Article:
Corn Corner Articles

Indiana Prairie Farmer publishes a column written by Tom Bechman with the help of CCAs for CCAs and their clients. With permission from Prairie Farmer we are posting these Corn and Soybean Corner articles on the CCA website. Many thanks to the authors and the support of Indiana Prairie Farmer.

Revisit areas flagged for emergence and learn

Corn Corner: What will you find when you return to areas flagged for emergence? 
Aug 01, 2022
 
We flagged corn emergence. In one field, corn all came up within three days, and in the other field, within a week. We left the flags. What could we learn by checking those spots now? 
 
The Indiana certified crop adviser panelists answering this question include Steve Gauck, regional agronomy manager for Beck’s, Greensburg; Andy Like, agronomist with the Evansville AgriSelect LLC, Vincennes; Dan Quinn, Purdue Extension corn specialist, West Lafayette; and Dan Ritter, central region agronomist for Dairyland Seed, based near Rensselaer.
 
Gauck: It’s interesting to walk fields flagged earlier in the season. Compare ear size and stalk diameter. Later-emerging plants will most likely have smaller ears. Ears should look normal but could have fewer kernels around or less kernel length. Plants will also have smaller stalk diameter.
 
Later-emerging plants play catch-up all year. They compete for sunlight throughout the year. Plants only a day or two behind in emergence should be comparable to the first plants that emerge, but the longer the time between emergence, the more difference you can see.
 
Think about what caused the difference in emergence. Are there changes you can make next spring to help increase the chance of more even emergence?
 
Like: Looking at those fields now that the ear is developed could show you some interesting things. I would expect corn that came up over a week would have variable ear sizes, since later-emerging plants would struggle to compete for light and moisture. In some way, they may act as a weed to adjacent plants.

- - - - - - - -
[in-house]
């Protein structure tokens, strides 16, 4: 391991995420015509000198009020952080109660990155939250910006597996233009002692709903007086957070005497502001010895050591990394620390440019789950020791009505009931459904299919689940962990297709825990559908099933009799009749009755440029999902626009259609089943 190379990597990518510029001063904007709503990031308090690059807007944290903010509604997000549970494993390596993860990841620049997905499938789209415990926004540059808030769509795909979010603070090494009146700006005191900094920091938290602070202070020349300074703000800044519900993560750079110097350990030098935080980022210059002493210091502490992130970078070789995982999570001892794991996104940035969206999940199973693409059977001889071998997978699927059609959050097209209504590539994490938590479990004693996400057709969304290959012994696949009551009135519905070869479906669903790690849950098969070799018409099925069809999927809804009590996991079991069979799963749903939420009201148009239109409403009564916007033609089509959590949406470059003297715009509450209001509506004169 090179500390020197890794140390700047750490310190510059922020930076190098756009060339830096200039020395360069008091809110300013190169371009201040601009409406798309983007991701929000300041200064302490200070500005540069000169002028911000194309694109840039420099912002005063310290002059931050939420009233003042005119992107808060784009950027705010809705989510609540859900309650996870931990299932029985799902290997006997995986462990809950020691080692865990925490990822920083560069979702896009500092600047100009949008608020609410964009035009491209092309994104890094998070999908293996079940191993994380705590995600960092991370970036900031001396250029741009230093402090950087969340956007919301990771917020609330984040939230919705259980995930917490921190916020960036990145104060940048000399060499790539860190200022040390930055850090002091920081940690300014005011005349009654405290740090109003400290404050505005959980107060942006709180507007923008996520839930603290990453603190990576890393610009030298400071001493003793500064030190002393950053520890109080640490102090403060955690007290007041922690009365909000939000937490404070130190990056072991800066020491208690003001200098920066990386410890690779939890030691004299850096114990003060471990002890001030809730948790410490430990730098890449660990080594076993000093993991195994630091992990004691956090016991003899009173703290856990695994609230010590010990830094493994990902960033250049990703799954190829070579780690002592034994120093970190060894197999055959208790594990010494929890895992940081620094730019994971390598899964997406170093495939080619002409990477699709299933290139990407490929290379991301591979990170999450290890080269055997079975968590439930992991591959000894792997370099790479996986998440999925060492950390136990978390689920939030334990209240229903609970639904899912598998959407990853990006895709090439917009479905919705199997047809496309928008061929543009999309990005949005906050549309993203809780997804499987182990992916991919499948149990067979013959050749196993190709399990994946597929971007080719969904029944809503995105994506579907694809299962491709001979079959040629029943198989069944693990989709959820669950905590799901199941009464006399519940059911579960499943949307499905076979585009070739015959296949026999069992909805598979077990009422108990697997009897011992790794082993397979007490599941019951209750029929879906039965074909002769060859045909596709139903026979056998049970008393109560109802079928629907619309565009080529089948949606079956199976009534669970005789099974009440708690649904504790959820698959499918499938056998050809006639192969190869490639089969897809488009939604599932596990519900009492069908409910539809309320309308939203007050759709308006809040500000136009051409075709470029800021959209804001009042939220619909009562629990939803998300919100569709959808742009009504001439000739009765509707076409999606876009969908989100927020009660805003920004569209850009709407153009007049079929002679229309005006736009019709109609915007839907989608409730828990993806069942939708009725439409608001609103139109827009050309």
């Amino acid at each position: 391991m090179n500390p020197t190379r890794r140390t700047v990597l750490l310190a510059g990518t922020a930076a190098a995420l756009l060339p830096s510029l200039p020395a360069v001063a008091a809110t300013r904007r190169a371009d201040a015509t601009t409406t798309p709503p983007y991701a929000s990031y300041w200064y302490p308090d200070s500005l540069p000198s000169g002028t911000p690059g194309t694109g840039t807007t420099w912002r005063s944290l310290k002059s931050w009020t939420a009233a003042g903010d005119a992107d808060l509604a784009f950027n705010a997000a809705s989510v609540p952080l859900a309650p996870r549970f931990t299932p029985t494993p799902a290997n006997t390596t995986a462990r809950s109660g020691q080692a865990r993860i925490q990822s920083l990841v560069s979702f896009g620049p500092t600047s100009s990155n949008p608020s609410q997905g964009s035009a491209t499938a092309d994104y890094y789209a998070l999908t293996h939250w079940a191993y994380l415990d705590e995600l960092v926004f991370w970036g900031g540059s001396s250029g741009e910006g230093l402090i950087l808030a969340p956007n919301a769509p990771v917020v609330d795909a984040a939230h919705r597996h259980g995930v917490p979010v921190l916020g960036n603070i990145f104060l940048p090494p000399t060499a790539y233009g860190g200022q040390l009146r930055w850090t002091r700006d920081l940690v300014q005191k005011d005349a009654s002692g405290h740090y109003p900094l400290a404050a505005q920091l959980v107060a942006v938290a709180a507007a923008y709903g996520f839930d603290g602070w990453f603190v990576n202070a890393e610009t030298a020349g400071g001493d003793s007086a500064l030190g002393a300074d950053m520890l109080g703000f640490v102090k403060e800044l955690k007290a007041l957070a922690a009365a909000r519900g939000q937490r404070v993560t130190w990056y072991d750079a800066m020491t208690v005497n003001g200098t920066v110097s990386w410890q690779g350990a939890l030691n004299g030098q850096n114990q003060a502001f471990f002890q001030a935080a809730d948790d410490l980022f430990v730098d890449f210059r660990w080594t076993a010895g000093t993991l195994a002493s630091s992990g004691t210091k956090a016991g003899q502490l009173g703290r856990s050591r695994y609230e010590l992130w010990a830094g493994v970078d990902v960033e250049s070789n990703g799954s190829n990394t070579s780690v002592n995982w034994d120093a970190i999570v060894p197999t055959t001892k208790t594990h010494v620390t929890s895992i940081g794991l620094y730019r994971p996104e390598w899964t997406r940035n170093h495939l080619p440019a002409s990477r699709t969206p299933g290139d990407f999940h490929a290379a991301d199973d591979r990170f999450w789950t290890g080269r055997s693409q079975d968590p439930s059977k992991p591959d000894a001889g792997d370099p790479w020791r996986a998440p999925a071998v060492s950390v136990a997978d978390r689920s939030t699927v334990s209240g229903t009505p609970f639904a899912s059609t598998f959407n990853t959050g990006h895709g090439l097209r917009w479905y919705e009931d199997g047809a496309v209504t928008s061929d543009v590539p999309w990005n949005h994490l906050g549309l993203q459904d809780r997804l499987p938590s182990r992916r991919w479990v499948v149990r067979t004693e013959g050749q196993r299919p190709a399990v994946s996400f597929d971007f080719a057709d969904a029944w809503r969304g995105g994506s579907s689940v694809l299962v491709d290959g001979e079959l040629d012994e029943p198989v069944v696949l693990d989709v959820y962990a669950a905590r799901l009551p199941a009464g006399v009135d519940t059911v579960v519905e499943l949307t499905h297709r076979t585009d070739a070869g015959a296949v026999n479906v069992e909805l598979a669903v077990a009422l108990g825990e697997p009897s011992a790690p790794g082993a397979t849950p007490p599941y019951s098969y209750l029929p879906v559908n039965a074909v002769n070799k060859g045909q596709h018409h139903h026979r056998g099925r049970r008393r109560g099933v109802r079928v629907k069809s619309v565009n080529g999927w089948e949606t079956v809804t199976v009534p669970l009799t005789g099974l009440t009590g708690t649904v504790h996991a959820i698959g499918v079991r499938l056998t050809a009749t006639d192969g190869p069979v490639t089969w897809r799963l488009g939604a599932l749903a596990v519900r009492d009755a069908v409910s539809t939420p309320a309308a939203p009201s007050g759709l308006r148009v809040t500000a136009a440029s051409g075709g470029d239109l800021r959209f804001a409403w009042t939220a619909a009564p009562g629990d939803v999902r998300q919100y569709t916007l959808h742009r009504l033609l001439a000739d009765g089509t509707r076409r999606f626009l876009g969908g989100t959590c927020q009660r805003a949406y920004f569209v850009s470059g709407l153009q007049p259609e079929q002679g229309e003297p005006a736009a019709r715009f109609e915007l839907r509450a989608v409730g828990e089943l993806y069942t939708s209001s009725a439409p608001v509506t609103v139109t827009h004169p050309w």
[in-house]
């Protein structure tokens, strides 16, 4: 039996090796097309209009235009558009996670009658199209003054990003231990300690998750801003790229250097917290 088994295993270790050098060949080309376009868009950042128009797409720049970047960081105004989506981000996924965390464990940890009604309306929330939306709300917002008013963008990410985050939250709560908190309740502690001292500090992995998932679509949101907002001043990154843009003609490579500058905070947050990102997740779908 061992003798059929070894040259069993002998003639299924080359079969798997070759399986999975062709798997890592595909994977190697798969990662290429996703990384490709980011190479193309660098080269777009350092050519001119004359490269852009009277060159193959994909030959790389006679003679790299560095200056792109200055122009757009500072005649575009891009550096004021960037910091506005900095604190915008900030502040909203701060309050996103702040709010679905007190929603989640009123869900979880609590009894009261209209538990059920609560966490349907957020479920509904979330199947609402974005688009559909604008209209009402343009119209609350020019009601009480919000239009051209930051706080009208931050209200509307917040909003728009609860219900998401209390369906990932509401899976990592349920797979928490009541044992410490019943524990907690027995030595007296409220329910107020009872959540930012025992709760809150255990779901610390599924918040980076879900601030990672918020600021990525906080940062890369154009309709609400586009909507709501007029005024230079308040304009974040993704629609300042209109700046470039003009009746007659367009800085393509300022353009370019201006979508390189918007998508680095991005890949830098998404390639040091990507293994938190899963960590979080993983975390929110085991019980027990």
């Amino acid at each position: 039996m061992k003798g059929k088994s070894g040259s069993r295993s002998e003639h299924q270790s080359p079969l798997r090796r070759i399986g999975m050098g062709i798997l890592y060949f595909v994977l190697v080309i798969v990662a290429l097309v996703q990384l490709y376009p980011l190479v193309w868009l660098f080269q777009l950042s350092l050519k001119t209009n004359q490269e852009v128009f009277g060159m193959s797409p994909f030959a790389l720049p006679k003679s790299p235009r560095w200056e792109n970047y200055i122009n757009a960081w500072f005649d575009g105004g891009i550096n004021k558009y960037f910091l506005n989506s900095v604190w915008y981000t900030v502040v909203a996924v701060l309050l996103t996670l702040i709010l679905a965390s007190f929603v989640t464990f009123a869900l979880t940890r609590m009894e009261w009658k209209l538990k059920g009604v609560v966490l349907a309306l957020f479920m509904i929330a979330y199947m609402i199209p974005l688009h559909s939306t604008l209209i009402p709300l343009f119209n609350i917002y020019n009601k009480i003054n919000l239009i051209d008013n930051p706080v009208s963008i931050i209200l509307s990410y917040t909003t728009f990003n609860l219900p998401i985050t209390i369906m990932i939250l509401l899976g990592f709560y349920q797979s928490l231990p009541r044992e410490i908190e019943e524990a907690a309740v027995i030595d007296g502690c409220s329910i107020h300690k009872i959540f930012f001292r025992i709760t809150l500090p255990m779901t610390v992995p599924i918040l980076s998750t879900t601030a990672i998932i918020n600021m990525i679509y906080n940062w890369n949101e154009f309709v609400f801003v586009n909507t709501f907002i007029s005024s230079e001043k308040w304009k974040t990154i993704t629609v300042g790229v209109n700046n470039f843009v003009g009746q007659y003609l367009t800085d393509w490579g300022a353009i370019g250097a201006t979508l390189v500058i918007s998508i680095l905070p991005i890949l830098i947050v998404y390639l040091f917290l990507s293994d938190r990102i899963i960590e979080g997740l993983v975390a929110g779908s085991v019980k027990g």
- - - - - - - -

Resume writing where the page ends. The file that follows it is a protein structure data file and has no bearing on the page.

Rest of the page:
Research shows that plants that emerge together and maintain the same growth stage typically yield more. This knowledge has led to many growers adding new technologies to their planters to get more even emergence. 
 
Quinn: If you plan to leave flags in the field, harvest those ears by hand and combine all ears that correspond to each specific day of emergence. Once ears have been harvested by hand, you can hand-shell the corn, get a grain moisture reading and also weigh grain to get a yield estimate. Or you can just harvest ears by hand and observe any differences in ear size by row number and kernel number per row between the different days of emergence. This method will give you an idea of ear growth, size and potential yield differences between corn that emerged on different days.
 
Another fact to consider is that corn that emerges late and is two or more growth stages behind typically does not catch up. Those plants can result in lost yield. Overall, consistent and uniform plant emergence is an important factor for reaching high corn yields.
 
Ritter: There is always something to learn, even if you learn there’s nothing to learn. So, get back there and see what happened. As a general rule, everyone obviously wants to achieve perfectly timed emergence. I am in the camp that believes with a three-day difference in emergence, you shouldn’t see a huge difference. As you get to that week difference in emergence, you may see some differences.
 
Certainly, take the time to follow up. If plants are identified, use one of the handy apps on your smartphone to estimate yield of each plant. Or you can do this with a pencil, your favorite seed company spiral pad, calculator and mathematical formula. These should get you an idea of yield differences in emergence dates.